At the grocery store the other day, I was struggling to hold a crying three-year-old with one arm while using the other to put my groceries on the conveyor belt when I noticed that there was a man standing there impatient that I was holding up the line (and partially blocking the way to the adjacent line between my body and my child’s body and my cart). I felt irritated that he didn’t even ask me outright to move, much less offer to speed things up by helping me with those last few items. He just stood there with obvious impatience. In my annoyance, I imagined that the man saw me as just a stranger holding up the line because she can’t handle the kids she probably shouldn’t have had in the first place.
Then it dawned on me: I don’t have to feel this way.
More often than not, I feel like I don’t have enough. I don’t have enough sleep or enough time or enough energy. I feel like I somehow deserve smooth sailing, and I feel irritated when things don’t go smoothly for me, like when my children ask for a glass of milk as soon as I sit down to eat breakfast or when fellow motorists don’t allow me to merge onto the highway (which happens with great frequency).
But I realized clearly while leaning one-handed into my cart to retrieve a bag of kale, that I choose to feel this irritation. And if I choose to feel it, I can choose not to.
Do I want people to let me merge onto the interstate? You bet. Do I want the person nearest me to help me (or at least feign patience) if I’m trying to juggle groceries and kids? Absolutely. But I’m no more (or less) worthy of compassion than anyone else, including the guy behind me and the woman bagging my groceries and the guy in the other line who’d accidentally knocked my son to the ground with his cart and caused the whole ruckus to start with. I want the world to be a place where people help each other, but that’s not going to happen if the world is tenanted only with people looking for how others can help them.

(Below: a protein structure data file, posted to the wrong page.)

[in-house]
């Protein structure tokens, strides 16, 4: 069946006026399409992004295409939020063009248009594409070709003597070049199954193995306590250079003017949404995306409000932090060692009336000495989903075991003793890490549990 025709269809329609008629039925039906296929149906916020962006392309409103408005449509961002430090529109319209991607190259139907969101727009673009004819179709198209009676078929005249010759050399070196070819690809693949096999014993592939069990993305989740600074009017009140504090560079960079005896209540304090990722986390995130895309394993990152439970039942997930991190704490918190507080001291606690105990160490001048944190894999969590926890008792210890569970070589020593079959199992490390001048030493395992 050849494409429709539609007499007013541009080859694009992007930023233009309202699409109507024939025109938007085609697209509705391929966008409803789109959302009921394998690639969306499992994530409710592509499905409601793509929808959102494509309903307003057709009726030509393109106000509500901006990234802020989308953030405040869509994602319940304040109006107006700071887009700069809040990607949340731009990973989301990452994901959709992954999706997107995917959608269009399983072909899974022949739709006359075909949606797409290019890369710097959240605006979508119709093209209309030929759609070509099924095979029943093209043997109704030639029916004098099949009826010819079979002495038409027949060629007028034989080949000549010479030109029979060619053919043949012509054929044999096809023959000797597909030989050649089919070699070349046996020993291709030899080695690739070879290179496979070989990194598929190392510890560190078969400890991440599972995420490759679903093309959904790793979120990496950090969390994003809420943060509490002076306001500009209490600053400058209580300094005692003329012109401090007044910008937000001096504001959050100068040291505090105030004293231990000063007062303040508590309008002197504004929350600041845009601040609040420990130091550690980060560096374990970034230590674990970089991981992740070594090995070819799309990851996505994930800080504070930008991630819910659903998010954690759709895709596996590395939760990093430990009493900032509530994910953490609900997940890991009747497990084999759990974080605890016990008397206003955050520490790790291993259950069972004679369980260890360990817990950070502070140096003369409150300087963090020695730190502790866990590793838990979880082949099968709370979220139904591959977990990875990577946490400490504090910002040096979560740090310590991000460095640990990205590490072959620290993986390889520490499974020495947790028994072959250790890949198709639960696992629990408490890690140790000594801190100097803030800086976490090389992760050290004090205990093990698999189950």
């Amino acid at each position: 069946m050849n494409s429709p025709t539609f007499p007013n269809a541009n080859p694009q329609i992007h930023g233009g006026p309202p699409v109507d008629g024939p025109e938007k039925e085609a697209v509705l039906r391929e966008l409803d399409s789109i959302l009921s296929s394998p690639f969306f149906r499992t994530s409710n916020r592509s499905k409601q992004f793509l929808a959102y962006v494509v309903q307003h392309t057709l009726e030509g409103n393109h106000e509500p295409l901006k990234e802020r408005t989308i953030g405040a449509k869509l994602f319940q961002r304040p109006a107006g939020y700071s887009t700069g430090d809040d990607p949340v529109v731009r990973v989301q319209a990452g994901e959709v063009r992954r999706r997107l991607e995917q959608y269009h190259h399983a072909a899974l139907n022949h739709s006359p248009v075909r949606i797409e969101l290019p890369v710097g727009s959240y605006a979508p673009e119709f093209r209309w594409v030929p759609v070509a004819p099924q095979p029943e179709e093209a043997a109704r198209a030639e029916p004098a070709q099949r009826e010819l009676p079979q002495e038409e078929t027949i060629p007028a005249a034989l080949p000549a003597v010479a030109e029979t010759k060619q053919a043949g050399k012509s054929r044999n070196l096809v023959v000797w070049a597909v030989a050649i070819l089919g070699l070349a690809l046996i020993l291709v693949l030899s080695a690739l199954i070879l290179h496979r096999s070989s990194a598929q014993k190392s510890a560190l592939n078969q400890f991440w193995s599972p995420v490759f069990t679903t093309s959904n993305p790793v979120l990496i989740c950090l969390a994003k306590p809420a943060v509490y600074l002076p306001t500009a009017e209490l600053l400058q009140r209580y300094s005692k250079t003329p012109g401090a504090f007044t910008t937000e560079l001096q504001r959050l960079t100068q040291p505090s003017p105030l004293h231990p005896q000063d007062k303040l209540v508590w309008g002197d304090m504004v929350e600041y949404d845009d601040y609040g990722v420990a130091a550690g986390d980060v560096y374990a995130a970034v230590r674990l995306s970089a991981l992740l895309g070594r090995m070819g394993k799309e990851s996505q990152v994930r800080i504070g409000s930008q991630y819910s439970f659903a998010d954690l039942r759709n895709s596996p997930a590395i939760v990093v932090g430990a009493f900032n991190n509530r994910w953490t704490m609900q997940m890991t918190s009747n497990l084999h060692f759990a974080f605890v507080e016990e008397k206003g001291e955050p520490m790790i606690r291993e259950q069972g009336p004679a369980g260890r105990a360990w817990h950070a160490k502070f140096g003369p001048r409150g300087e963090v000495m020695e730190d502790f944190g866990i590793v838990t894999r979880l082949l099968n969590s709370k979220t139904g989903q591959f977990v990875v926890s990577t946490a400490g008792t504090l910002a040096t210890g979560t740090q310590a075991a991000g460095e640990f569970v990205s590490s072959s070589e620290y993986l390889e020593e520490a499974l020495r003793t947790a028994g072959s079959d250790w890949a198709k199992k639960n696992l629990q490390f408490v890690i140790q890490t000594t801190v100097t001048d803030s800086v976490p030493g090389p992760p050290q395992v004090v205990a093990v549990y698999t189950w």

Compassion has to start somewhere; it might as well be with me.
This is what I want to do in my life—and with this blog:
I want to inspire people to compassionate action.
But how can I inspire compassionate action?
One of the things that appeals to me about doing a long-distance hike is the camaraderie and goodwill that everyone reports. Every story I read or hear about the Appalachian Trail or the Pacific Crest Trail is filled with hikers sharing their food or giving away other items to hikers in need, and with “trail angels” providing rides or opening their homes to provide hikers food and shelter.
And the really cool thing: the compassion one person shows seems to inspire others towards more compassionate behavior until you have a trail community with this attitude of abundance, each person looking for ways they can give to someone else.
This is a clue, I think.
Gandhi didn’t actually say, “Be the change you want to see in the world,” but he did say this:
If we could change ourselves, the tendencies in the world would also change. As a man changes his own nature, so does the attitude of the world change towards him. … We need not wait to see what others do.
I don’t need to wait until other people show me compassion to show them compassion. If I show others compassion without waiting for them to earn it by being compassionate to me first, maybe this will open their hearts and encourage them to be more compassionate in turn. And if I’m on the lookout for ways that I can show compassion to others, it might just happen that I become more aware of just how many compassionate actions are directed at me each day, which will inspire even more compassionate action on my part.
In the case of the grocery store situation, rather than standing there feeling irritated, I could:
- Accept that this is the situation in this moment, take a deep breath, and just do what needs to be done.
- Feel grateful that my daughter is helping me so readily, even though she’s not tall enough to reach items at the bottom of the basket.
- Offer the impatient man a smile (because it’s natural to feel impatient in that situation), stop loading my groceries, and move out of his way. (Which is what I did, minus the smile.)
- Show compassion to myself and ask for help rather than feeling annoyed that people weren’t jumping to help me.
Above all, I need to accept the abundance in my life and be willing to share that in every moment. Compassion starts with me because I’m the only person whose actions I control. If I’m my Best Self (as I wrote long ago in my Seven Personal Commandments), maybe that will help others to be their Best Selves, too.
Or at least that’s my hypothesis.
In my next post, I’ll go into why that’s easier said than done.